- Evaluation will be through sympathetic observation, including self-evaluation, with collection of samples of work forming the basis of appraisal, and personal assessment criteria.
- The ability to think in a logical manner is a clear necessity for survival and the processes involved in mathematics encourages and fosters this ability.
- Mathematics is seen as a collection of skills and concepts which would equip a person to cope with most everyday situations. Therefore Mathematics should be experienced in real life situations where meaning is pertinent. Numeracy skills need to be acquired to facilitate this.
- Our mathematics program follows the natural interest of the children, exploiting opportunities for learning as they present themselves, allowing the children to set their own pace of learning. There is scope within our program to introduce skills and processes as the need for them arises, and to demonstrate by example the meaningful use of these abilities.
- In order for our children to become adept at mathematical thinking we will avail ourselves of both published resources, and opportunities for learning which present themselves in everyday life.
- Evaluation will be by observation that a process and its use has been understood, and can be used confidently. Samples of the children's mathematical learnings will be collected to form the basis of a progressive appraisal database.
- Environmental education is seen as learning to live in and care for the environment, and encompasses subjects such as society and environment, health and safety, personal and public responsibility, religious studies, language, mathematics, technology and science studies.
- It is not only a study of the physical environment but also of the animals, humans and plant life that populate it, and the intricate and complex interdependencies that exist between all three.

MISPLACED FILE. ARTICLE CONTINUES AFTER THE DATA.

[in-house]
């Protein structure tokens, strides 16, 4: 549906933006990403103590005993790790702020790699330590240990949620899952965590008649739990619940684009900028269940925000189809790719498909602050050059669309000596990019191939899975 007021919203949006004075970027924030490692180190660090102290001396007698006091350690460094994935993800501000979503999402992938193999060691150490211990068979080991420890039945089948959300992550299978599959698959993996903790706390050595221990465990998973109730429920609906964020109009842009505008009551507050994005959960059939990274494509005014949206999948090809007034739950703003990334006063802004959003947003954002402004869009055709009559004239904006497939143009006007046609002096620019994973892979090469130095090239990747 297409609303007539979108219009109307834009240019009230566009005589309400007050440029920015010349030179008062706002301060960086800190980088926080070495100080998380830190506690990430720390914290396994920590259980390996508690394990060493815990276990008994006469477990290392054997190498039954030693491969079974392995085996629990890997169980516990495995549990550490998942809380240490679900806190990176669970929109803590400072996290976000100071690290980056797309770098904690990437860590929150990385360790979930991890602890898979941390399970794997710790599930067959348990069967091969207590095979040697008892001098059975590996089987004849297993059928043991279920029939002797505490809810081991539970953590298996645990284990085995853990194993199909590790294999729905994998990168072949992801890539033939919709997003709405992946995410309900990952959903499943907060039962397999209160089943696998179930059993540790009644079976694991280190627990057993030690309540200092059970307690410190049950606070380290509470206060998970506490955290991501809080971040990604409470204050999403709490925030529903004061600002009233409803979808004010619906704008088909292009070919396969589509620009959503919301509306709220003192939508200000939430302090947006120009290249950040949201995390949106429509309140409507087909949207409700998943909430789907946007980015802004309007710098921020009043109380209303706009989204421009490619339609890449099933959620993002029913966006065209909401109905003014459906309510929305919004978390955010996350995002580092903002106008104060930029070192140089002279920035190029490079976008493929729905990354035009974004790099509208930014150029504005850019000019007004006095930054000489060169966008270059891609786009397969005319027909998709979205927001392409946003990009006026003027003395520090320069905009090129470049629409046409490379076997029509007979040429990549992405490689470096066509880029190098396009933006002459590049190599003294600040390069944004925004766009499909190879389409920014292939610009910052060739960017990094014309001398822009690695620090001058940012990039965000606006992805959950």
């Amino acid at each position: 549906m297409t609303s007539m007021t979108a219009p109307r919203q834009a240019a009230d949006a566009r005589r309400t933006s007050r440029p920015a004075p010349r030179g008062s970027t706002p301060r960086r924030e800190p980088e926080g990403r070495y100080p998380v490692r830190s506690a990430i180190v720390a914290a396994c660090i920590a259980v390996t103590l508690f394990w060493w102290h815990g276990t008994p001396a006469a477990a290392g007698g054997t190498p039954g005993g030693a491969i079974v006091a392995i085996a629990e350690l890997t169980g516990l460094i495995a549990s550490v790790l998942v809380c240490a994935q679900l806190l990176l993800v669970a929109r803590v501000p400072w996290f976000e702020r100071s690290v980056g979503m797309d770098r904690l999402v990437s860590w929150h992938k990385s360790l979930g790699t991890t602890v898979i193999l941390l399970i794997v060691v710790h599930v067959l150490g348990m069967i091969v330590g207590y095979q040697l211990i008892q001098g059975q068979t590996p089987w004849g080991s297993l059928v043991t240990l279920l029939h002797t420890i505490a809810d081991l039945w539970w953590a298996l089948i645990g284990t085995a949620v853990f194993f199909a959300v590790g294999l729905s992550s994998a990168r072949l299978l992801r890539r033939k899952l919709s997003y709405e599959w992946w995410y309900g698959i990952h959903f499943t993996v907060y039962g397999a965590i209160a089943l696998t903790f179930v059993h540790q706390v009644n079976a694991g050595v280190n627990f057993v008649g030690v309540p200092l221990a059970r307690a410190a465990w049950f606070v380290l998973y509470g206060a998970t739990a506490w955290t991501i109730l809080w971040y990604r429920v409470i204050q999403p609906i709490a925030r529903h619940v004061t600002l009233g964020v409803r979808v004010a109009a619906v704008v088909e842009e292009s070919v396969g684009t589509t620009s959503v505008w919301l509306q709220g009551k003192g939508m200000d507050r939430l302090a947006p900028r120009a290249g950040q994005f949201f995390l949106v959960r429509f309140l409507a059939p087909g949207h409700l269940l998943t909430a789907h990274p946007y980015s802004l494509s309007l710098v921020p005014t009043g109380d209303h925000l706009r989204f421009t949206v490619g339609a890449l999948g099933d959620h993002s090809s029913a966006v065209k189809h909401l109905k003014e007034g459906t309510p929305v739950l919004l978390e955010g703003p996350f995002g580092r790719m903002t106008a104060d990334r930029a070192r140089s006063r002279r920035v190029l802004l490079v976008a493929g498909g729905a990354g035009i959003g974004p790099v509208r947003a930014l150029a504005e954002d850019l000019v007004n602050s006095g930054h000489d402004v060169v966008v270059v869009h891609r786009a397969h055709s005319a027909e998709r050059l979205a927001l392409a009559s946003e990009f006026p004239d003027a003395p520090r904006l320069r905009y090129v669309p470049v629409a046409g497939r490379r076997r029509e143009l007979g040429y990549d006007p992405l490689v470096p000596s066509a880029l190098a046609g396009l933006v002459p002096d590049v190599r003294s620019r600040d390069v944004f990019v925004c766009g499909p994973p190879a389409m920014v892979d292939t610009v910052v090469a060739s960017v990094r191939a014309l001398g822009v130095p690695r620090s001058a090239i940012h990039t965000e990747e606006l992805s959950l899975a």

- Our aims are to develop a sensitivity to the natural world, foster a sense of responsibility for all other living things, understand different life forms and life cycles, become aware of interactions and interdependencies and maintaining healthy relationships, develop the capacity to observe, explore, wonder, to express opinions and values, and hypothesise.
- Access to a rich and varied environment is a key to learning in this area, with clear values and examples set by us as parents, with an emphasis on a hands-on approach. The ability to progressive develop research skills is seen as a natural outcome in the quest for information about the world we live in.
- Opportunities for the child to experience real life events are vital, based on the understanding that a child must first wonder at the world and try to make sense of it at his/her own rate.
- Encouraging the development of a questioning mind, the freedom to engage in activities of high interest, and support and assistance where requested are important aspects of our program.
- Again, evaluation is through the process of observation and the personal satisfaction that the children are learning and retaining knowledge, values, skills and abilities.
- Working and playing closely with our children we are constantly aware of their changing needs and interests.
- As parents we are naturally and constantly evaluating their progress, adjusting our own personal program of parenting to suit each new challenge parenting brings. This natural ability is extended to all areas of their learning, and our own, with an increased awareness of the educational needs of our children, based on our desire to give them the best skills for surviving as adults in this rapidly changing world.
- We feel confident in our ability to assess our educational program and change it or vary it as the need arises.
- With a program such as ours based on maximising the learning potential of life experiences, the ability to be flexible in our approach is easily attained.